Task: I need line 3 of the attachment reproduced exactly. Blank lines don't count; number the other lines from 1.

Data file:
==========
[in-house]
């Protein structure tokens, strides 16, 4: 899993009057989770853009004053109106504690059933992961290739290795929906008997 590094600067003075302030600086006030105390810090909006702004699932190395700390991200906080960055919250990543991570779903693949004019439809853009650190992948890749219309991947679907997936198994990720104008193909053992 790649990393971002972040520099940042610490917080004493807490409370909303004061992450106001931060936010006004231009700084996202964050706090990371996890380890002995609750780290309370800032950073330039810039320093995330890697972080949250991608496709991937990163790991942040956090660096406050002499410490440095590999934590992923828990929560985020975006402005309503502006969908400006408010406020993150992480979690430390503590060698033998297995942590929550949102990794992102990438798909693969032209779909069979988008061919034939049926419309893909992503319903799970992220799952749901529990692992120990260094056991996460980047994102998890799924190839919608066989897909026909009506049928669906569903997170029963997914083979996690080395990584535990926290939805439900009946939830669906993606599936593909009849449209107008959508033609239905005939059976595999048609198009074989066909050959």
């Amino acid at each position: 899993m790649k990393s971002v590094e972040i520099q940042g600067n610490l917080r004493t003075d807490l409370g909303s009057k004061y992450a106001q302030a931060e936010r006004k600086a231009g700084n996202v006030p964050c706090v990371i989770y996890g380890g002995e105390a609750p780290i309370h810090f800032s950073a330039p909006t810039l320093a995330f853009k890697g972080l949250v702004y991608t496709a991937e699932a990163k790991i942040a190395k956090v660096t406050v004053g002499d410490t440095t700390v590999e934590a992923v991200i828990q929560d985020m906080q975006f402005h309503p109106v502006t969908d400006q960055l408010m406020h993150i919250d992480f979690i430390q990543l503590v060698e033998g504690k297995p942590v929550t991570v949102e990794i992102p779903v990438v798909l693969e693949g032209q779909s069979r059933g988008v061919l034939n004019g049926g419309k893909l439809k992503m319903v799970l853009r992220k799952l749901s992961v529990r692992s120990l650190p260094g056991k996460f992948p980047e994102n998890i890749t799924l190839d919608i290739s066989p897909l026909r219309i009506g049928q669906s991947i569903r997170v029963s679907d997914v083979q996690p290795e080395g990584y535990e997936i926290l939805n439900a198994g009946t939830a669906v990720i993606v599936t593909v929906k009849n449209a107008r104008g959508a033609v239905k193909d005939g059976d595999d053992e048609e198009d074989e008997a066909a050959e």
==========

């Amino acid at each position: 899993m790649k990393s971002v590094e972040i520099q940042g600067n610490l917080r004493t003075d807490l409370g909303s009057k004061y992450a106001q302030a931060e936010r006004k600086a231009g700084n996202v006030p964050c706090v990371i989770y996890g380890g002995e105390a609750p780290i309370h810090f800032s950073a330039p909006t810039l320093a995330f853009k890697g972080l949250v702004y991608t496709a991937e699932a990163k790991i942040a190395k956090v660096t406050v004053g002499d410490t440095t700390v590999e934590a992923v991200i828990q929560d985020m906080q975006f402005h309503p109106v502006t969908d400006q960055l408010m406020h993150i919250d992480f979690i430390q990543l503590v060698e033998g504690k297995p942590v929550t991570v949102e990794i992102p779903v990438v798909l693969e693949g032209q779909s069979r059933g988008v061919l034939n004019g049926g419309k893909l439809k992503m319903v799970l853009r992220k799952l749901s992961v529990r692992s120990l650190p260094g056991k996460f992948p980047e994102n998890i890749t799924l190839d919608i290739s066989p897909l026909r219309i009506g049928q669906s991947i569903r997170v029963s679907d997914v083979q996690p290795e080395g990584y535990e997936i926290l939805n439900a198994g009946t939830a669906v990720i993606v599936t593909v929906k009849n449209a107008r104008g959508a033609v239905k193909d005939g059976d595999d053992e048609e198009d074989e008997a066909a050959e």